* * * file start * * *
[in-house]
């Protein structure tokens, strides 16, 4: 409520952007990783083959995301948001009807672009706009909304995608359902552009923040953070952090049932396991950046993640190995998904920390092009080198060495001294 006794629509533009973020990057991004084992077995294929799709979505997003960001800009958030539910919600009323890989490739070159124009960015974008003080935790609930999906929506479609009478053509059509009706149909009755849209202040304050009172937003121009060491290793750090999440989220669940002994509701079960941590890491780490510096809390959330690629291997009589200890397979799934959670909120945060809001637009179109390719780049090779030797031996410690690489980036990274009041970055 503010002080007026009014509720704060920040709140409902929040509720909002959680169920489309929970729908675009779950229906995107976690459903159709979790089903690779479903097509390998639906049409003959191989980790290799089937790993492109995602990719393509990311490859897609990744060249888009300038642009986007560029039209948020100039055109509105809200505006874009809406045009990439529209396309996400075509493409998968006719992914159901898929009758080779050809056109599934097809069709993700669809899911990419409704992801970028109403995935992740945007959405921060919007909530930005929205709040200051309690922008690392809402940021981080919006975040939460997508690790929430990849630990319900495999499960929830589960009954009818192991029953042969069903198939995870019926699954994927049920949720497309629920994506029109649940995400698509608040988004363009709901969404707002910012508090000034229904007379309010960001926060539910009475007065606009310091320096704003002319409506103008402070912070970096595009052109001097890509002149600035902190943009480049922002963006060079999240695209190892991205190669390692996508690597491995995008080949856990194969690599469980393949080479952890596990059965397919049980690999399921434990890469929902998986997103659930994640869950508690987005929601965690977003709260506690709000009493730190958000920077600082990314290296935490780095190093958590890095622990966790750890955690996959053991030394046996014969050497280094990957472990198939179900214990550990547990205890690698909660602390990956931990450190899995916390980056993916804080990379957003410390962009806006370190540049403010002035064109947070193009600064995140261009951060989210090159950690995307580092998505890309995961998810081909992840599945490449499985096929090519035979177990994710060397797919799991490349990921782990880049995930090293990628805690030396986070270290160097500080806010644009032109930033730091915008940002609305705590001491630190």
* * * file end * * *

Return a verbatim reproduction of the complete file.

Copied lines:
[in-house]
């Protein structure tokens, strides 16, 4: 409520952007990783083959995301948001009807672009706009909304995608359902552009923040953070952090049932396991950046993640190995998904920390092009080198060495001294 006794629509533009973020990057991004084992077995294929799709979505997003960001800009958030539910919600009323890989490739070159124009960015974008003080935790609930999906929506479609009478053509059509009706149909009755849209202040304050009172937003121009060491290793750090999440989220669940002994509701079960941590890491780490510096809390959330690629291997009589200890397979799934959670909120945060809001637009179109390719780049090779030797031996410690690489980036990274009041970055 503010002080007026009014509720704060920040709140409902929040509720909002959680169920489309929970729908675009779950229906995107976690459903159709979790089903690779479903097509390998639906049409003959191989980790290799089937790993492109995602990719393509990311490859897609990744060249888009300038642009986007560029039209948020100039055109509105809200505006874009809406045009990439529209396309996400075509493409998968006719992914159901898929009758080779050809056109599934097809069709993700669809899911990419409704992801970028109403995935992740945007959405921060919007909530930005929205709040200051309690922008690392809402940021981080919006975040939460997508690790929430990849630990319900495999499960929830589960009954009818192991029953042969069903198939995870019926699954994927049920949720497309629920994506029109649940995400698509608040988004363009709901969404707002910012508090000034229904007379309010960001926060539910009475007065606009310091320096704003002319409506103008402070912070970096595009052109001097890509002149600035902190943009480049922002963006060079999240695209190892991205190669390692996508690597491995995008080949856990194969690599469980393949080479952890596990059965397919049980690999399921434990890469929902998986997103659930994640869950508690987005929601965690977003709260506690709000009493730190958000920077600082990314290296935490780095190093958590890095622990966790750890955690996959053991030394046996014969050497280094990957472990198939179900214990550990547990205890690698909660602390990956931990450190899995916390980056993916804080990379957003410390962009806006370190540049403010002035064109947070193009600064995140261009951060989210090159950690995307580092998505890309995961998810081909992840599945490449499985096929090519035979177990994710060397797919799991490349990921782990880049995930090293990628805690030396986070270290160097500080806010644009032109930033730091915008940002609305705590001491630190």